It's that time of year again. A time for getting together with friends and family, putting on some holiday tunes, and taking beautiful photos to remember the season. It's also a time when many people feel overwhelmed by the pressure to take great photos. So here's a list of my favorite tips for capturing special moments of your life this Christmas:
Take your time to set up the shot
Take your time to set up the shot. Make sure you have a good composition and are close enough to get the right angle. Also, make sure that you have enough light so that your subject is in focus. If you’re shooting macro photography, then this can be a little tricky because the lens will magnify movement which could cause some blur if there isn’t enough light hitting your camera sensor. Take a test shot and make sure everything is in focus before moving on from each different position if necessary.
Once you are ready to take pictures of your subjects, try using manual mode so that you can control how much light reaches the sensor by adjusting shutter speed (how long it stays open) and aperture (how much light passes through).
Consider shooting in Manual
Decide what kind of picture you want to take.
Set your camera in manual mode.
Focus on your subject, and adjust the aperture accordingly (this will make sure that the background is out of focus). Adjusting the shutter speed allows you to control how much light enters through your lens, so it's important to ensure that there isn't too much or too little light hitting your sensor.
Take a test shot with all these settings in place; then look at the resulting photo on your screen, making any adjustments necessary until you have a well-exposed image that shows off all aspects of your subject well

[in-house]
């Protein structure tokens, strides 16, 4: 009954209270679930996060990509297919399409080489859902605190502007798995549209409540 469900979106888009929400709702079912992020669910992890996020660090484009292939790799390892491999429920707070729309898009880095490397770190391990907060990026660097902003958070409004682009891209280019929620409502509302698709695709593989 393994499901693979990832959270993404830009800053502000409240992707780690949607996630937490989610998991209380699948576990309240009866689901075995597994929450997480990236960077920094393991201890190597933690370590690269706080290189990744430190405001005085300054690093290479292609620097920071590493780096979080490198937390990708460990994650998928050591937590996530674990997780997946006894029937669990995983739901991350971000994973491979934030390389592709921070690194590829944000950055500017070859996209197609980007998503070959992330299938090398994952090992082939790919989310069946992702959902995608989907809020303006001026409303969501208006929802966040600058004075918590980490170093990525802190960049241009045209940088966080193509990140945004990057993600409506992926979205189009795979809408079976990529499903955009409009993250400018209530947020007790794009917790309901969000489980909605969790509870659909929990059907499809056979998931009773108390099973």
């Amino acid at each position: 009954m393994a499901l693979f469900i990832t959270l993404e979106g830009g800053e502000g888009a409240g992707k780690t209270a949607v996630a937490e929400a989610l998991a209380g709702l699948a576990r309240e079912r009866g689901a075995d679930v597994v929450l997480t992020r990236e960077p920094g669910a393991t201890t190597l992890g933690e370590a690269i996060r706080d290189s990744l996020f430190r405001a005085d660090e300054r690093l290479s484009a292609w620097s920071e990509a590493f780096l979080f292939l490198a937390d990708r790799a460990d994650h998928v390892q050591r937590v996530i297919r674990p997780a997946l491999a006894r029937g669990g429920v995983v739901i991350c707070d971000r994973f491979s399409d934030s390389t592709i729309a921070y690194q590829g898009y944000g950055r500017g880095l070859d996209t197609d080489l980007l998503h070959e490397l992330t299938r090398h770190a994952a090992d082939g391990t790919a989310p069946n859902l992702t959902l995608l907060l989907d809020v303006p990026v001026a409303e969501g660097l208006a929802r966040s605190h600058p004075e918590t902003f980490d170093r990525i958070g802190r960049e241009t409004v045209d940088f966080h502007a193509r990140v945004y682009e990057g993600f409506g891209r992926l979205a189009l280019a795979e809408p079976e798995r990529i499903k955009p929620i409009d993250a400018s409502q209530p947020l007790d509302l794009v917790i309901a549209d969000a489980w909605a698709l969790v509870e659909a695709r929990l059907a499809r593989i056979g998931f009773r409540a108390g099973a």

Use the flash or external light source when needed
Use flash when needed. If you're taking a photo at night, in low-light conditions, or if there are shadows on your subject's face (or in their eyes), use the flash to fill in those shadows and create a more evenly lit scene.
Use an external light source when needed. If you want to add some color temperature to your scene that isn't available from daylight or indoor lighting sources (e.g., tungsten), then use a colored gel filter over your flash (or around an external light source). You can also use this technique if it's dark outside but there are still some colors present in the scene that would benefit from being washed-out by an artificial light source such as a window with curtains or streetlights outside--instead of relying on natural purple tones coming through windows at night time!
Use flash to remove red eye effect caused by reflected light coming into pupils while shooting photos indoors where fluorescent lights are used extensively like classrooms or offices etcetera...
Shoot in RAW
If you don’t already know what the RAW file format is, it’s a digital image file type that contains unprocessed data from your camera's sensor. This means that there are no in-camera adjustments made to these photos—but they can be edited later on and converted into JPEGs.